China's wine market comes of age


Fine wine buyers attend the Vinexpo in Hong Kong, China on May 24, 2016.

HONG KONG – A slowing economy and a corruption crackdown had led to concerns that China&39;s wine boom had gone bust, but there was renewed optimism at a Hong Kong wine fair on Tuesday as the mainland develops more affordable drinking habits.

The three-day annual event Vinexpo is held alternately between Bordeaux and the former British colony, with Hong Kong the gateway to the massive Chinese market particularly after the removal of wine import duties in 2008.

China&39;s wine consumption surged 70 percent between 2009 and 2013 to 1,94-billion bottles and, three years ago, China overtook France as the world&39;s largest consumer of red wine.



But at the last Hong Kong edition of Vinexpo in 2014 fears were growing that anti-corruption measures brought in by Chinese President Xi Jinping were slowing consumption, particularly because the popular mainland practice of offering expensive wines and spirits as gifts was no longer acceptable.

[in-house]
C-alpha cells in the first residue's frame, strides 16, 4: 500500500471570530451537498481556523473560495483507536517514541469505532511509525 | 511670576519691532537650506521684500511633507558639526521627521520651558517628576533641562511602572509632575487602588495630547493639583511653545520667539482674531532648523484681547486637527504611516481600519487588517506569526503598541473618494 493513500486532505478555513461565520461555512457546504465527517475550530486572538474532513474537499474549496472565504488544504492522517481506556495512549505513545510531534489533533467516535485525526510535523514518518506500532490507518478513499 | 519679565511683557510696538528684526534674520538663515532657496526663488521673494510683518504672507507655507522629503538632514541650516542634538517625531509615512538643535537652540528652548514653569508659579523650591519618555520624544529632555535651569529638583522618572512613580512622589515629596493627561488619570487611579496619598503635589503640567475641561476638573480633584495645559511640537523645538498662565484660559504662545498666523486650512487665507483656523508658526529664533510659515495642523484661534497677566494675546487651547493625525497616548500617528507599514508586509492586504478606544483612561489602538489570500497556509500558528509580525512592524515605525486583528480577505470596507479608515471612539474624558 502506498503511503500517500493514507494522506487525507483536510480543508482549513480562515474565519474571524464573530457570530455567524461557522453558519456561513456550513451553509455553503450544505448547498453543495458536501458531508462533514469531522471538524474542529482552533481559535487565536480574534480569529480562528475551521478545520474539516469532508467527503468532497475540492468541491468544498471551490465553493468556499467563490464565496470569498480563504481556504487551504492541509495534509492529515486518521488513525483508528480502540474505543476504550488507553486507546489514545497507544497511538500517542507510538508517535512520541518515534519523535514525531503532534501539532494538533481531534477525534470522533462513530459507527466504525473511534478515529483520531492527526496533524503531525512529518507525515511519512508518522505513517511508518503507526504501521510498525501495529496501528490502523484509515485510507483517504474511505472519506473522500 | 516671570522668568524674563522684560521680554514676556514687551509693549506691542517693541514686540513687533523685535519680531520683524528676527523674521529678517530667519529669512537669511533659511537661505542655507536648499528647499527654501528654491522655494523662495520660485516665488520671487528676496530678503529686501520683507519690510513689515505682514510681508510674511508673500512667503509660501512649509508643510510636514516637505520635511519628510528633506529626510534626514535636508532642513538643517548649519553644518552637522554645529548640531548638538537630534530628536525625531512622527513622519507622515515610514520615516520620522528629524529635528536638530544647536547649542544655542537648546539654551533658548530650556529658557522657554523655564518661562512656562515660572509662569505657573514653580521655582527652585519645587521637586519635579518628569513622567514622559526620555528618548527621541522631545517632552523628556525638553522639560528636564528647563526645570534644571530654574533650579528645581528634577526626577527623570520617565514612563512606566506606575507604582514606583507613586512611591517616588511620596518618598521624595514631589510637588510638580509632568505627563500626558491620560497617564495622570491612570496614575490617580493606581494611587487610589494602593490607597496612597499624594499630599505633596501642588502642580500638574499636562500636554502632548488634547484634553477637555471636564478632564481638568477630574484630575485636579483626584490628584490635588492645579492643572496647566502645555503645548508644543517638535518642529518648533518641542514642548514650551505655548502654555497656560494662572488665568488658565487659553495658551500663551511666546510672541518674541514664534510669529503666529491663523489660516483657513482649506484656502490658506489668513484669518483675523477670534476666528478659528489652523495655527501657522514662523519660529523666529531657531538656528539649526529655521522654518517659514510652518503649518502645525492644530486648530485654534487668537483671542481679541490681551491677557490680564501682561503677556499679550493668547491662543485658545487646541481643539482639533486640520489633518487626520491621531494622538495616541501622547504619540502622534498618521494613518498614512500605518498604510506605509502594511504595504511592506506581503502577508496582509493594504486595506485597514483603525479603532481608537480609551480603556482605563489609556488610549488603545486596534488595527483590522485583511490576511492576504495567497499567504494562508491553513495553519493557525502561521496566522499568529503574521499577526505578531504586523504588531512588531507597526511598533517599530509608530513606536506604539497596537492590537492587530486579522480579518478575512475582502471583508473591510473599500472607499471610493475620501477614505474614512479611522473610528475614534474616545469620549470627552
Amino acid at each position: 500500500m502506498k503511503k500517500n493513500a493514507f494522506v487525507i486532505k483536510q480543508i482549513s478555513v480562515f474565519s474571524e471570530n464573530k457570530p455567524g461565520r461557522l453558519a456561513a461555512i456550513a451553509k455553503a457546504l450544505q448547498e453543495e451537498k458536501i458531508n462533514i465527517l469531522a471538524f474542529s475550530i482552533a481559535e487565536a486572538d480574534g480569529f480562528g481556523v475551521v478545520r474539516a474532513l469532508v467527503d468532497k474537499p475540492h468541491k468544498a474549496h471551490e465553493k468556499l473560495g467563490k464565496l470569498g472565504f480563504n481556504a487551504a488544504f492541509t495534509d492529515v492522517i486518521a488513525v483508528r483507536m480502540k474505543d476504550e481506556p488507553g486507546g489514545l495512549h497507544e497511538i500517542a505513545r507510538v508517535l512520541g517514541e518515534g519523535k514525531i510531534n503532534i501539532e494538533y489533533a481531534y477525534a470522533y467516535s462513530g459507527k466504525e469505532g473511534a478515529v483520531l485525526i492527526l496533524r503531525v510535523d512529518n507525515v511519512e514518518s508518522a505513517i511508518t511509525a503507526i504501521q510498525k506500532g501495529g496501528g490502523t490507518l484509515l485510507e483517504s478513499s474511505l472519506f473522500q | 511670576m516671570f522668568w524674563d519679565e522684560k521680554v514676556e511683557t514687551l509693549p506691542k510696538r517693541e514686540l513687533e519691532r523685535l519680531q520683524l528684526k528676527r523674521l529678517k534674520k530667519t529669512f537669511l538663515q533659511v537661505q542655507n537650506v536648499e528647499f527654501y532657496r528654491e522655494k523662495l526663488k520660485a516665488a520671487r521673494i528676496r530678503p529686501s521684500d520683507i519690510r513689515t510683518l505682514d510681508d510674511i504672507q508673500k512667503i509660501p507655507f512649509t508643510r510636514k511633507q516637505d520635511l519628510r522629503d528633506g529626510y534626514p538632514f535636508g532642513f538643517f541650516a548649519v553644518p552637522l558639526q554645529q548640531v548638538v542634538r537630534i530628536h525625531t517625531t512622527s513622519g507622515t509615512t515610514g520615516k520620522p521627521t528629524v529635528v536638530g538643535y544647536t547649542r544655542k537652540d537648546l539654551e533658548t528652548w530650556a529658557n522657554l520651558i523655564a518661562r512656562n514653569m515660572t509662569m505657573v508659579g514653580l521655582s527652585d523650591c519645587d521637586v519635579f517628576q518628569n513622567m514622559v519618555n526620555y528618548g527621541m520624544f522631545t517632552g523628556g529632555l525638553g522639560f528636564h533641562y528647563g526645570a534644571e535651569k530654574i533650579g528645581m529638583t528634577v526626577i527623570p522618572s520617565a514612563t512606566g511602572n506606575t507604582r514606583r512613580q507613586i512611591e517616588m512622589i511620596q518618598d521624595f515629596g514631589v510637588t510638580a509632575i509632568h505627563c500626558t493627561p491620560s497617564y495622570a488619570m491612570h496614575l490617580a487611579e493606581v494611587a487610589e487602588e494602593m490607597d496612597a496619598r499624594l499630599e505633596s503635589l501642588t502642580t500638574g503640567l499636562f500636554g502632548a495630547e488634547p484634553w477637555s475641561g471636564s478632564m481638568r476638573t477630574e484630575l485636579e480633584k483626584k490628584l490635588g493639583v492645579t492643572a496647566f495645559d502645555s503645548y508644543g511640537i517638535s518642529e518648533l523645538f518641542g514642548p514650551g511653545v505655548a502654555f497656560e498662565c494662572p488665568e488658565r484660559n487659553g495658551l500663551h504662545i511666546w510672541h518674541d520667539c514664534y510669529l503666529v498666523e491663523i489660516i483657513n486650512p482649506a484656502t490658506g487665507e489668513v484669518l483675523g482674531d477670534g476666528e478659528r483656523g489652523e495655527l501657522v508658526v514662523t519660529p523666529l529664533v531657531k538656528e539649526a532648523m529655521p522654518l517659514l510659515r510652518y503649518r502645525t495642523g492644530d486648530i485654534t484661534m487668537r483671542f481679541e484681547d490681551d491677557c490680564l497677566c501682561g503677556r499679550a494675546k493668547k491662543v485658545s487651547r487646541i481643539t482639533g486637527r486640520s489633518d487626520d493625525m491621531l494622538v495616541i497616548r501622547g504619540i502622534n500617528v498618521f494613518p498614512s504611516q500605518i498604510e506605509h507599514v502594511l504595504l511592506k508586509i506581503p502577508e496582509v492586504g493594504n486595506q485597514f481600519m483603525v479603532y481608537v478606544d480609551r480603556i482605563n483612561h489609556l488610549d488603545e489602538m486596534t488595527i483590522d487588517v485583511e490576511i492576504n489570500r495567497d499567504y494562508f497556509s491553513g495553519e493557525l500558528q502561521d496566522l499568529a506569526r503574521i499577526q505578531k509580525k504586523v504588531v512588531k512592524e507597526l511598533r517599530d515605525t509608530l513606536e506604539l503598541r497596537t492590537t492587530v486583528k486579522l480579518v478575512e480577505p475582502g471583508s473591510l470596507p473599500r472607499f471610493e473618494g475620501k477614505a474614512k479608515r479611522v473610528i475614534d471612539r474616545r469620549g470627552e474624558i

According to a report by Vinexpo, China consumed 7,24-million fewer cases of red wine last year, compared with 2014.

But now the good times are back, says the fair&39;s chief executive Guillaume Deglise, thanks to a growing middle class buying cheaper bottles.

"We have come back to Hong Kong with more confidence. In 2014, there was a lot of uncertainty over the austerity policies and the economic situation was not ideal," he told AFP.

"The market has matured and it is not only about the Grand Crus. Consumption has increased with (wines) starting at a lower price," Deglise added.

"It is not only about luxury products given as gifts from buyers. It is real consumption."



Expansion will continue thanks to growing consumption by lower spenders, but it will be slower than the previous surge, according to the Vinexpo report.

The previous bubble was also fed by overly inflated prices, which have since come down, says Hong Kong-based wine expert Jeannie Cho Lee.

Lee was the first person from Asia named as a "Master of Wine", a title given to those who pass a notoriously tough exam run by the London-based Institute of Masters of Wine.

"The reason the price went so high was not because consumers were buying so much wine, but because the importers were overly optimistic, surpassing real consumer demand," said Lee.

Deglise added that Hong Kong was increasingly the gateway to other Asian markets, not only China.

Producers and traders will meet with clients, distributors, importers, retailers and sommeliers at Vinexpo, with 17,000 trade visitors expected and more than 195,000 bottles of wine from 33 countries opened.

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